Dodson, Howard, Christopher Moore, and Roberta Yancy. The Black New Yorkers. New York: John Wiley & Sons, Inc., 2000.
Chock full of photos and illustrations and details documenting 400 years of African-American culture and achievement in New York City.
Gates Jr., Henry Louis, Nellie Y. McKay, Eds. The Norton Anthology of African American Literature. New York: W.W. Norton & Company, 1997.
A massive representation of all genres of African American literature dating from 1746 to the present, including several complete works such as Toni Morrison’s Sula and August Wilson’s play, Fences.
Huggins, Nathan Irvin. Harlem Renaissance. New York: Oxford University Press, 1971.
A highly intelligent exploration of the multifaceted contradictions present among the African-Americans who created and participated in the Renaissance. Very thought-provoking! A smattering of photographs.
Johnson, James Weldon. God’s Trombones. New York: Penguin Books, l927.
Reproductions, in black and white, of Aaron Douglas’s illustrations of Johnson’s seven sermons in verse. The actual paintings in color range as large as four by three feet. (see Harlem Renaissance, Art of Black America for color
reproductions.) Poems in verse are powerful and full of imagery.
Lewis, David Levering, ed. The Portable Harlem Renaissance Reader. New York: Penguin Books, 1995.
Approximately 45 Renaissance writers are well represented in this thick but highly manageable paperback volume.
Lewis, David Levering, When Harlem Was In Vogue. New York: Penguin Books, l997.
An in-depth assessment of black culture in white America, with photos, during the time, and in the place, called the Harlem Renaissance.
Minnesota Humanities Commission. Braided Lives: An Anthology of Multicultural American Writing. St. Paul: Minnesota Humanities Commission, 1991.
An anthology of Native American, Hispanic American, African American, and Asian-American literature.
Powell, Richard J., and Jock Reynolds. To Conserve A Legacy: American Art from Historically Black Colleges and Universities. Andover and New York: The Addison Gallery of American Art, and The Studio Museum of Harlem, 1999.
The fascinating account of a collaboration with historically black colleges and universities to gather and restore a remarkable wealth of their art that has become a traveling exhibition. The compelling book contains well over a hundred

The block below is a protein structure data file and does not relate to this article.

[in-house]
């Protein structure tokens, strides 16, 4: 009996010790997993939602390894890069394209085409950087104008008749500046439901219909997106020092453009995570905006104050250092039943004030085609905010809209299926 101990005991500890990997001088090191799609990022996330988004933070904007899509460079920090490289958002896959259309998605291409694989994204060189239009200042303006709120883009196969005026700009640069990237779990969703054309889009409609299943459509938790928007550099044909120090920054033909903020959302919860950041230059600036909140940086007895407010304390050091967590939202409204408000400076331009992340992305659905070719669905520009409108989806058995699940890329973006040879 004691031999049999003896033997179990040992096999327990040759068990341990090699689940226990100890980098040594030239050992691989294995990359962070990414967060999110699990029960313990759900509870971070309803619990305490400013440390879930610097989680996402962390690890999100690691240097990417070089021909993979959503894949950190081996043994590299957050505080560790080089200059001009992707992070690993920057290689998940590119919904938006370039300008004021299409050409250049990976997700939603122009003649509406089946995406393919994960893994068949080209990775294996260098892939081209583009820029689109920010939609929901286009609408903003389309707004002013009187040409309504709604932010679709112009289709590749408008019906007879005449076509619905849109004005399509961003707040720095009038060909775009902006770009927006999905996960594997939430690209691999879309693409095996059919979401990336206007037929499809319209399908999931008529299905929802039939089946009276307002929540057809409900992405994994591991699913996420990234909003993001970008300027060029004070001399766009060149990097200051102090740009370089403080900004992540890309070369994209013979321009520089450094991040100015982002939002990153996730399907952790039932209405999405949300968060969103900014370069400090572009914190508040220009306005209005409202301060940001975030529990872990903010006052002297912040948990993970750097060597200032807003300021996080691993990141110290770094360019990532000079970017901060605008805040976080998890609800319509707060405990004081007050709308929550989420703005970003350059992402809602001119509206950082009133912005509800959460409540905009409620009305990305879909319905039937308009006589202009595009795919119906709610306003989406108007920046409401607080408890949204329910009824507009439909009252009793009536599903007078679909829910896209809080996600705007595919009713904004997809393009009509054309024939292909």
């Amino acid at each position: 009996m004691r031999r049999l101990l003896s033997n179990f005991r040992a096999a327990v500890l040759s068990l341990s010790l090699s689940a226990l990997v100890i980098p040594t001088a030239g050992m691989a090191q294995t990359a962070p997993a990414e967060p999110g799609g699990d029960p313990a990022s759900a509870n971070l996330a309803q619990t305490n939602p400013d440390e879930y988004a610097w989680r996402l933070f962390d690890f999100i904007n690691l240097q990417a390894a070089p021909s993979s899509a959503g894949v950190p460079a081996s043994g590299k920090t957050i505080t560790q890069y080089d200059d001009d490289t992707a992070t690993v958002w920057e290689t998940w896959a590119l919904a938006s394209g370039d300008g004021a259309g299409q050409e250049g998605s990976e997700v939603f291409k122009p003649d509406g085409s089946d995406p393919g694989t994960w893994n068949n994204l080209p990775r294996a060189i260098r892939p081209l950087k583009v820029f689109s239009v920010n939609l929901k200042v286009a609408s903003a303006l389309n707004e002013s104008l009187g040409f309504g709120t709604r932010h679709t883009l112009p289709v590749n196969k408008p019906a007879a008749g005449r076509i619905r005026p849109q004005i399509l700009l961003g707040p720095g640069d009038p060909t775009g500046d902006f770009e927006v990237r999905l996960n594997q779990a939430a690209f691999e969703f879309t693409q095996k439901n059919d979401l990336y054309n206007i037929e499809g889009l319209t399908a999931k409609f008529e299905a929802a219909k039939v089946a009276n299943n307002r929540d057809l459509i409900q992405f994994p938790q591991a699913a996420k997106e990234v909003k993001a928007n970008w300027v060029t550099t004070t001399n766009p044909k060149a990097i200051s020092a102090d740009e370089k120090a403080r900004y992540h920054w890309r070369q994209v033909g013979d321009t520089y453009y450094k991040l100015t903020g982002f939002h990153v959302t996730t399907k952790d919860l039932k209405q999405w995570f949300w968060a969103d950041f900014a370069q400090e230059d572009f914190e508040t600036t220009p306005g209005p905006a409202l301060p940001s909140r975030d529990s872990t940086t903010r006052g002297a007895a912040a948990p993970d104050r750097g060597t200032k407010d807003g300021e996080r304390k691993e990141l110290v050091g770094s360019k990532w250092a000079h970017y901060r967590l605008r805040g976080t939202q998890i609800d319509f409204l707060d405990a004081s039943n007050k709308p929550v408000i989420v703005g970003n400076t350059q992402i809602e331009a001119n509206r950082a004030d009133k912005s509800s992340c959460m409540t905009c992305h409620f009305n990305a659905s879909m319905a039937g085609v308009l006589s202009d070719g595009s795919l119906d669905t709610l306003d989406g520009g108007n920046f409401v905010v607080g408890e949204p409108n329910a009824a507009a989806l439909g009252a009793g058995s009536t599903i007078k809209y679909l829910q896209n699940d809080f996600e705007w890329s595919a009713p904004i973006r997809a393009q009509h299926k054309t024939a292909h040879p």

paintings, illustrations, images, sculptures, and photographs.
Powell, Richard J.. Rhapsodies in Black: Art of the Harlem Renaissance. Berkley: University of California Press, 1997.
Documents the influence of Africa and Europe and big city life on the artists and art of the Harlem Renaissance. Replete with well over 100 beautifully reproduced images, paintings, illustrations, sculptures, and photographs, this book is equally weighted with readings and discussions of the art, artists and the times in which they lived.
Rampersad, Arnold, David Roessel, eds. The Collected Poems of Langston Hughes. New York: Alfred A. Knopf, 1999.
The complete collection of the 860 poems written by Langston Hughes.
Reynolds, Gary A., Beryl J. Wright. Against the Odds: African-American Artists and the Harmon Foundation. Newark: The Newark Museum, l989.
A catalogue of over100 paintings, images, sculptures, and photographs with text, based on the Newark Museum’s extensive exhibition of African-American artists supported by the Harmon Foundation. (Note that this catalogue and the video by the same name go hand in hand.)
Stokes, W. Royal. Swing Era New York: The Jazz Photographs of Charles Peterson. Philadelphia: Temple University Press, l994.
Photographs of Charles Peterson and text by Royal Stokes capture the swing era in New York.
The Studio Museum of Harlem. Harlem Renaissance Art of Black America. New York: Harry N. Abrams Publishers, 1987.
140 images, paintings, illustrations and sculptures with text offer a fine introduction to the Harlem Renaissance with special emphasis on paintings by Aaron Douglas, five of which were interpretations of James Weldon Johnson’s sermons in God’s Trombones: Seven Negro Sermons in Verse. (see bibliography)
Turner, Elizabeth Hutton, ed. Jacob Lawrence: The Migration Series. Washington DC: The Rappahannock Press, 1993.
All 60 of Lawrence’s Migration paintings, reproduced individually on large pages, preceded by several highly informative essays and photographs chronicling the period of history out of which the series came, and the period in
Lawrence’s life when he produced them. Lawrence was himself a child of the Migration.
Watson, Steve. The Harlem Renaissance: Hub of African-American Culture 1920-1930 . New York: Pantheon Books, 1995.
Rich in photos, images, maps, illustrations, quotes, and social, political, and intellectual phenomena unique to the Harlem Renaissance. So much information presented in a very appealing format.
Willis-Braithwaite, Deborah. VanDerZee: Photographer 1886 – 1983. New York: Harry N. Abrams, Inc., Publishers, 1993.
An extensive collection of the best known photographer of the Harlem Renaissance, documenting his lengthy career, right up to a year prior to his death.